The iconic Hallelujah breaker of violence against women is considered in another woman.
Michelle’s story remains incomplete.
I continue to dwell upon her Hallelujah vacuum that risks entropy.
Thus, a fourth window into Michelle’s life.
( For the first pieces of the story, see: Quiet Rage, part i , Quiet Rage, part ii, and Quiet Rage, part iii)

And even though
It all went wrong
I’ll stand before the Lord of Song
With nothing on my tongue but Hallelujah!

_quiet rage, part iv_

Michelle was no stranger to feeling flat. She’d spent the better part of her adolescence leveled and two-dimensional on the 4-D stage of dysfunction that played out in her parents’ divorces and remarriages. It wasn’t the first time she collapsed onto herself.

She remembered well the first time. It happened on the day after her thirteenth birthday.

“Given this most recent cluster fuck occurred on my birthday,” she mused somewhat bitterly as she stiffly shifted her covers, “I gotta wonder if my birthdays are cursed.”

You didn’t need to be a lawyer to prove that she’d been the second accident of parents married too young. Their ore hasty marriage in a rural, Catholic church barely kept her brother from being born a bastard, but, like an heir apparent prince, he was one entitled son-of-a-bitch.

Michelle actually deeply respected her only brother, Eli. They were as different from each other in affect and space as the sunrise and the sunset. She often thought that the fourteen months that separated them were much like the number of hours between the changing of guard of the sun to the moon. Only son, Eli was easy going and warm. Michelle had always admired his easy laid-back nature, such a contrast to her own vibrant intensity. More water repellent than a duck on a pond, she wondered how her life could have been different if she were more like her brother. Her parents had posed this question to her so often since her 13th birthday that it was as reflexive of her to ask it of herself as was the mole that perched high on her left cheek bone like a sparrow was an aspect of how the mirror reflected the portrait of her face.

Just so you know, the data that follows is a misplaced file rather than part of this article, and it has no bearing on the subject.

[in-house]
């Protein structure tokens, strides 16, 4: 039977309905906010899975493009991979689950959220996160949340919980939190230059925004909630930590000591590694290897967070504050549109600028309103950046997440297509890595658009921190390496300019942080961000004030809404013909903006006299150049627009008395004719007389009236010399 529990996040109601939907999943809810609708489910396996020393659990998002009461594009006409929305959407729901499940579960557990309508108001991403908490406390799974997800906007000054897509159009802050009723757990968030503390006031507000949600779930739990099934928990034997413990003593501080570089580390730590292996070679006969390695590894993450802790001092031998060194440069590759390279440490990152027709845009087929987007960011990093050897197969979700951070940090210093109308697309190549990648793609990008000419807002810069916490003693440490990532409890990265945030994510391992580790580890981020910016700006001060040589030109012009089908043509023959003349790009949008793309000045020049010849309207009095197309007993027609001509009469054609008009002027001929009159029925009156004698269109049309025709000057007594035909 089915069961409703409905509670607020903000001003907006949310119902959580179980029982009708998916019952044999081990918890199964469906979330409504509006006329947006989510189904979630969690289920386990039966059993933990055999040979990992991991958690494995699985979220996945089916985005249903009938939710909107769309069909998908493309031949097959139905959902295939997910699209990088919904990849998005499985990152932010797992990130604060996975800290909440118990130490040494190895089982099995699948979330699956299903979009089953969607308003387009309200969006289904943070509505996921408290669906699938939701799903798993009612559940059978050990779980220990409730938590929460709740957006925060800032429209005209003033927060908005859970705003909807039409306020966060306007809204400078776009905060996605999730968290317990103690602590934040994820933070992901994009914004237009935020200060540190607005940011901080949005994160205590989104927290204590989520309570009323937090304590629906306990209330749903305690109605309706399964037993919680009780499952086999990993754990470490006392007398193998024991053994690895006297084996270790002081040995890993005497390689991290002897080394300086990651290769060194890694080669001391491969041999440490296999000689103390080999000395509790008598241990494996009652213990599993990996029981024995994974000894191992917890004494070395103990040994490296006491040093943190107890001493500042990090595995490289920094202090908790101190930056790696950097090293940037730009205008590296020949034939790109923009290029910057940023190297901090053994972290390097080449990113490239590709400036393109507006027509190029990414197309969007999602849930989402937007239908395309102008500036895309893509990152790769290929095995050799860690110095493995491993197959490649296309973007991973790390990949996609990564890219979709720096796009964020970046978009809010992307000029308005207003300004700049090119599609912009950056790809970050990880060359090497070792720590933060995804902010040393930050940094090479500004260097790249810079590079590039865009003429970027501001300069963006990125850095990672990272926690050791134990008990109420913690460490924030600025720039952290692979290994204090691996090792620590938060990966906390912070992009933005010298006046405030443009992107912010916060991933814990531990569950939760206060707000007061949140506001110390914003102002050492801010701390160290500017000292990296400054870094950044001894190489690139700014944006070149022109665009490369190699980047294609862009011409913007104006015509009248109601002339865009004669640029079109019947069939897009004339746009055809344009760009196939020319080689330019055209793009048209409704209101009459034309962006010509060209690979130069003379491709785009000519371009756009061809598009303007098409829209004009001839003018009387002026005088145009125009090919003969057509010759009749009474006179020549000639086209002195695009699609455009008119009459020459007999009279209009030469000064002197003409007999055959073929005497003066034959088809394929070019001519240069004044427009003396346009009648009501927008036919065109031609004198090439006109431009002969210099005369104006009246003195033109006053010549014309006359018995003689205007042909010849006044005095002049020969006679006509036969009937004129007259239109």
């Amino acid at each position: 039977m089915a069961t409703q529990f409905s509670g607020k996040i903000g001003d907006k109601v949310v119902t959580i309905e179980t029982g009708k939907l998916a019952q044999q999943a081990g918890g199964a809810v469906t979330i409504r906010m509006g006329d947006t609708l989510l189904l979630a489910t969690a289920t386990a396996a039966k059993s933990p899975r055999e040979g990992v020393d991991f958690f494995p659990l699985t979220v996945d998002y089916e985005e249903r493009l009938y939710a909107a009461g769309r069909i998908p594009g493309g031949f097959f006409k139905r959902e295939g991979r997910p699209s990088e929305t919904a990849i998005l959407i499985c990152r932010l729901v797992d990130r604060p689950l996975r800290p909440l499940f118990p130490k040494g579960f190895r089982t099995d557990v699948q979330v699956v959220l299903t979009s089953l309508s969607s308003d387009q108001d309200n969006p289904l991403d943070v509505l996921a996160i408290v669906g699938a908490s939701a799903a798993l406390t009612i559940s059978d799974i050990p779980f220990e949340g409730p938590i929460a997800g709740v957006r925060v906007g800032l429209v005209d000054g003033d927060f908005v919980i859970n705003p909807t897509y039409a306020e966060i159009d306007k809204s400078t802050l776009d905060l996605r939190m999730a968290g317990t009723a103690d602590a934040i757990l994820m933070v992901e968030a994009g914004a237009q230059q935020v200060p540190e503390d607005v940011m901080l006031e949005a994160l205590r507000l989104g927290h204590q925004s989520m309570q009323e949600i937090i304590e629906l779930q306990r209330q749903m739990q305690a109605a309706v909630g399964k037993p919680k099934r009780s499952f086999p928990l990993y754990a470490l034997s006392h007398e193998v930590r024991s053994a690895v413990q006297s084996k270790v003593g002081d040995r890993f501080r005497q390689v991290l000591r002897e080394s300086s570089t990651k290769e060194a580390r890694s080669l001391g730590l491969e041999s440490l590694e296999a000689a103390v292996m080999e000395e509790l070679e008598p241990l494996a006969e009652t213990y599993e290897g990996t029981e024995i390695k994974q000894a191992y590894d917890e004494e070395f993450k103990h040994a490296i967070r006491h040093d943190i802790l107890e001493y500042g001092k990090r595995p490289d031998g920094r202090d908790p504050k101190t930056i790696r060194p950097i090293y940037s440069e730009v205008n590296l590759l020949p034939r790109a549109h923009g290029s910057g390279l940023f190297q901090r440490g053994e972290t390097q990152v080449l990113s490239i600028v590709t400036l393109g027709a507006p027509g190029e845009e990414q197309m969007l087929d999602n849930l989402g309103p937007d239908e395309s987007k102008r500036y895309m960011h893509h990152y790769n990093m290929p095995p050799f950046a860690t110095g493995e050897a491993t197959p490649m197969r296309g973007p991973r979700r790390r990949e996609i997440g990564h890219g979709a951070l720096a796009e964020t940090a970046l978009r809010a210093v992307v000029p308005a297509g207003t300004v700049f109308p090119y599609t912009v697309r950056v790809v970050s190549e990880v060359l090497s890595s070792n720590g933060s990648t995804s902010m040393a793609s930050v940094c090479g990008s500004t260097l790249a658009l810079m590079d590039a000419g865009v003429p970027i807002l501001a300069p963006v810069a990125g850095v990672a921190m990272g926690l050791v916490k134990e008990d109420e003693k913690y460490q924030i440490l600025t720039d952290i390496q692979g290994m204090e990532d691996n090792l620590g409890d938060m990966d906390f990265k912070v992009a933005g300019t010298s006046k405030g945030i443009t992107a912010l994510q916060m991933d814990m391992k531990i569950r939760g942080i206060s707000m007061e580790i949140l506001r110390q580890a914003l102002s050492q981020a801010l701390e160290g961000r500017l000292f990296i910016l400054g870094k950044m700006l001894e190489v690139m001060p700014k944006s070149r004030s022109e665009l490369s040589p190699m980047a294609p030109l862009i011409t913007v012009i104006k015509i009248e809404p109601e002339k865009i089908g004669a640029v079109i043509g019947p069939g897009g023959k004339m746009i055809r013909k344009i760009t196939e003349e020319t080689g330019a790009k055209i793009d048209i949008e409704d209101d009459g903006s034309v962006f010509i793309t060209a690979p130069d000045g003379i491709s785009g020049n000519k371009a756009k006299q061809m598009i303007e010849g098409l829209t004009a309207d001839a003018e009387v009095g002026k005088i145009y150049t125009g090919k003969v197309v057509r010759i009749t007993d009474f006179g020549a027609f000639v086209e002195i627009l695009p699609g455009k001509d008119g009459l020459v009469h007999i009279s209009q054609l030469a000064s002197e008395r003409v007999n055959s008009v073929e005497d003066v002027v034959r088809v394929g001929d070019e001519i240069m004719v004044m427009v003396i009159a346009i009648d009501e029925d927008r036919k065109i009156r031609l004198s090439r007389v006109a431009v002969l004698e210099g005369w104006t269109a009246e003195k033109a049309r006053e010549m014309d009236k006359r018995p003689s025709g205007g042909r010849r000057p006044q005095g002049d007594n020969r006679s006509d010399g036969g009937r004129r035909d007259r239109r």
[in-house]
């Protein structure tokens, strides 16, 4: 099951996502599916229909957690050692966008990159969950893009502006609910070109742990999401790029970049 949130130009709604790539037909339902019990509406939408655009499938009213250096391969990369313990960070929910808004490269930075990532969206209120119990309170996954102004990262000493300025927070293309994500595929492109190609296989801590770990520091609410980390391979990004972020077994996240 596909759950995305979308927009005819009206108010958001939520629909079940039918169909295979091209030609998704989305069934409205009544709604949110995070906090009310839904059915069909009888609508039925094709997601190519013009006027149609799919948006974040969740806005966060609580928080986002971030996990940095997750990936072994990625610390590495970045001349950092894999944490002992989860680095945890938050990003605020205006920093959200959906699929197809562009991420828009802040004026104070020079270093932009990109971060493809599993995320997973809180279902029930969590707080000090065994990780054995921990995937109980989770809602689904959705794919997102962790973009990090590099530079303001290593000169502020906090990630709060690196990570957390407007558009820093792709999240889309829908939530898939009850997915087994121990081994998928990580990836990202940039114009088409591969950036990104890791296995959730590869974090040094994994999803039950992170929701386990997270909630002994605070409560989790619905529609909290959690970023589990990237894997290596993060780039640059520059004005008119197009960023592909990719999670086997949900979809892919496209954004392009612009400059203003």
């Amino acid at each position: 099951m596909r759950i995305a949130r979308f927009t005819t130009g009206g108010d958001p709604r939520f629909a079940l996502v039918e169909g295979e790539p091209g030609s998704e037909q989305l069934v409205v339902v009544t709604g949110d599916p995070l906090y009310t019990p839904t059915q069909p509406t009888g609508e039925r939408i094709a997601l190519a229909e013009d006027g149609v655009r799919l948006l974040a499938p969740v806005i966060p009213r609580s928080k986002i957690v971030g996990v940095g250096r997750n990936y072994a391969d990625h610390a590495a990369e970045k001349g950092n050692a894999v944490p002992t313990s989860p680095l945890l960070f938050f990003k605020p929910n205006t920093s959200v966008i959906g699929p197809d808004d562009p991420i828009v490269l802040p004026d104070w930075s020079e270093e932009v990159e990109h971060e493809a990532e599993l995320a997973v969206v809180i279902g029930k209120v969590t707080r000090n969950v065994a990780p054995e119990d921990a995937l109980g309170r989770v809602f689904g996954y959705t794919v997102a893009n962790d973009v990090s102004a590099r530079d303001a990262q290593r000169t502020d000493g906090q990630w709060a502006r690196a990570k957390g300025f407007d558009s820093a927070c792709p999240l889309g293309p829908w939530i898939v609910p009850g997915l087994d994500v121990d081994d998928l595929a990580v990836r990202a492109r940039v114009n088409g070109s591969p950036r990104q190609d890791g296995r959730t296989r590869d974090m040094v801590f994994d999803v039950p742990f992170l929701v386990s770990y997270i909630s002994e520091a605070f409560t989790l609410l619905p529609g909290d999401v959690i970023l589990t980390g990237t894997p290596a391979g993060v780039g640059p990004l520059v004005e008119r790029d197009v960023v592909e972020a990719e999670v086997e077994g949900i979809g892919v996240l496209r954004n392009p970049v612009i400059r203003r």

It all had happened yesterday, a mere blink, a pathetic, staggering breath ago that Michelle was barely thirteen, just a day plus twelve. Since then, even then, she’d always maintained in retrospect, that she should have known something was awry. Michelle never got what she asked for as birthday gifts. True, she opened approximations, clearance substitutions, and filler crap she could have cared less about, but this was the first time that she not only opened gifts that were exactly what she wanted, but received everything that she had asked for that year.

Like the harbinger it was, the next day seared upon her heart to never, ever hope to enjoy too much for herself. She was not worth it, and if she got it, Michelle certainly knew by now, it would never last.